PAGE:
Doctoral Thesis: Gate-geometry Dependence of Enhancement-mode p-GaN Gate High Electron Mobility Transistors

Monday, May 2
10:00 am

via Zoom

Ethan S. Lee


The Enhancement-mode p-GaN Gate High Electron Mobility Transistor (HEMT) which matches the power, voltage, and efficiency of conventional GaN transistors but most importantly features a positive threshold voltage is increasingly gaining attention as the power transistor of choice. A positive threshold voltage is attained by the insertion of a Mg-doped p-GaN layer above the AlGaN/GaN heterostructure that is contacted by a Schottky metal. An undesirable aspect of this gate stack is a p-GaN intermediate node that is largely floating complicating device operation and understanding of device physics and reliability. This thesis carries out a detailed study of the impact of gate geometry design, in particular the relative area of the p-GaN/AlGaN interface and the gate metal/p-GaN interface, on the operation and reliability of industrially prototyped transistors. First, we confirm that the gate electrostatics is set by a gate current continuity requirement under steady state and results in unusual scaling of electrical characteristics like threshold voltage and subthreshold swing as well as an abnormally high gate current density in the ungated portion of the p-GaN. We then extend the study into pulsed conditions where we discover that immediately following pulsing, the gate stack initially responds in a capacitive manner before reaching steady state set by gate current continuity. This transition process is found to be dependent on gate current and thus show a strong gate geometry dependence. Finally, we investigate gate geometry dependence on positive-bias-temperature-instability of the devices and demonstrate that the ungated portion of the p-GaN further introduces reliability vulnerabilities. Overall, the results and understanding formed in this thesis have immediate applications on design and reliability of p-GaN Gate HEMTs.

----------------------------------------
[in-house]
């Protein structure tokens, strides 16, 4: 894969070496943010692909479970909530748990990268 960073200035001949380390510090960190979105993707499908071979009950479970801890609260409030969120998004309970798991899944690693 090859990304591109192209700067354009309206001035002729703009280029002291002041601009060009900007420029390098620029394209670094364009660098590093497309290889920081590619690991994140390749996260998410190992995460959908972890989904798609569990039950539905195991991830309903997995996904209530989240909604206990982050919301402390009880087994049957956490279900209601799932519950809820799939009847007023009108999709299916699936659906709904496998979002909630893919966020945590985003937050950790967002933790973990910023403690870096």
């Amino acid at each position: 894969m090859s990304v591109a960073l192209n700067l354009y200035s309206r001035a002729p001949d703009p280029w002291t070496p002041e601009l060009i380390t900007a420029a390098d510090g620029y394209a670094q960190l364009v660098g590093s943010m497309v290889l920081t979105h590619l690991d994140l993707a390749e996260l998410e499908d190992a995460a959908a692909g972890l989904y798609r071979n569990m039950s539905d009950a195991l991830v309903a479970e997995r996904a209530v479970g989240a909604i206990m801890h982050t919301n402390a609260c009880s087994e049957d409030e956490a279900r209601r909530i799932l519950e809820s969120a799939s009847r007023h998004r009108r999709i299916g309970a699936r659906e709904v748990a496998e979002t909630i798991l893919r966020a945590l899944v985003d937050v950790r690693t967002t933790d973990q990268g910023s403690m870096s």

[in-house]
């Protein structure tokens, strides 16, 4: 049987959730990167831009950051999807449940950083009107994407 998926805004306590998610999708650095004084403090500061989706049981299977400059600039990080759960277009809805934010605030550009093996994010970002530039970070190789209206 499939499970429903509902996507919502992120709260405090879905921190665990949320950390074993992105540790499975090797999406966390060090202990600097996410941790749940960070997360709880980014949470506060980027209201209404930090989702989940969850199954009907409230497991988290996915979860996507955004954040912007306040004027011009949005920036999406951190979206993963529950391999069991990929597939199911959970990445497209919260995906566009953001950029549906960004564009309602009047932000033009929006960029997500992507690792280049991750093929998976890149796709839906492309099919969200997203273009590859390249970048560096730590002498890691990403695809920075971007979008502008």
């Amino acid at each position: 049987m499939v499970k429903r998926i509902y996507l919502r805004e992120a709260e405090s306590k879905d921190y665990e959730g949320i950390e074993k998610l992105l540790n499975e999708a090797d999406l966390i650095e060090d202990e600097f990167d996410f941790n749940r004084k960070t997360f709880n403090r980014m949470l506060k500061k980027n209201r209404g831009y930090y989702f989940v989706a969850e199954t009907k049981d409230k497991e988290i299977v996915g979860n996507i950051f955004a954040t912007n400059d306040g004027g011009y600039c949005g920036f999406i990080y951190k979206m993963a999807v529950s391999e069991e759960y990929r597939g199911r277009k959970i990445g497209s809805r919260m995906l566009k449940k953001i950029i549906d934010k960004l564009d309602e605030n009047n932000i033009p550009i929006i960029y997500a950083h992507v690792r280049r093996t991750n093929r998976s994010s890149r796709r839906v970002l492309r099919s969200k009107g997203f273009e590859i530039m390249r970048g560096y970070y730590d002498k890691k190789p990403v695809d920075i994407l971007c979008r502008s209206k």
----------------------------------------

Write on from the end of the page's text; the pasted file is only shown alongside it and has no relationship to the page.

• Date: Monday, May 2
  • Time: 10:00 am
  • Location: via Zoom
Additional Location Details:

Thesis Committee:
Prof. Jesús A. del Alamo (Thesis Supervisor)
Prof. Tayo Akinwande
Prof. Tomás Palacios

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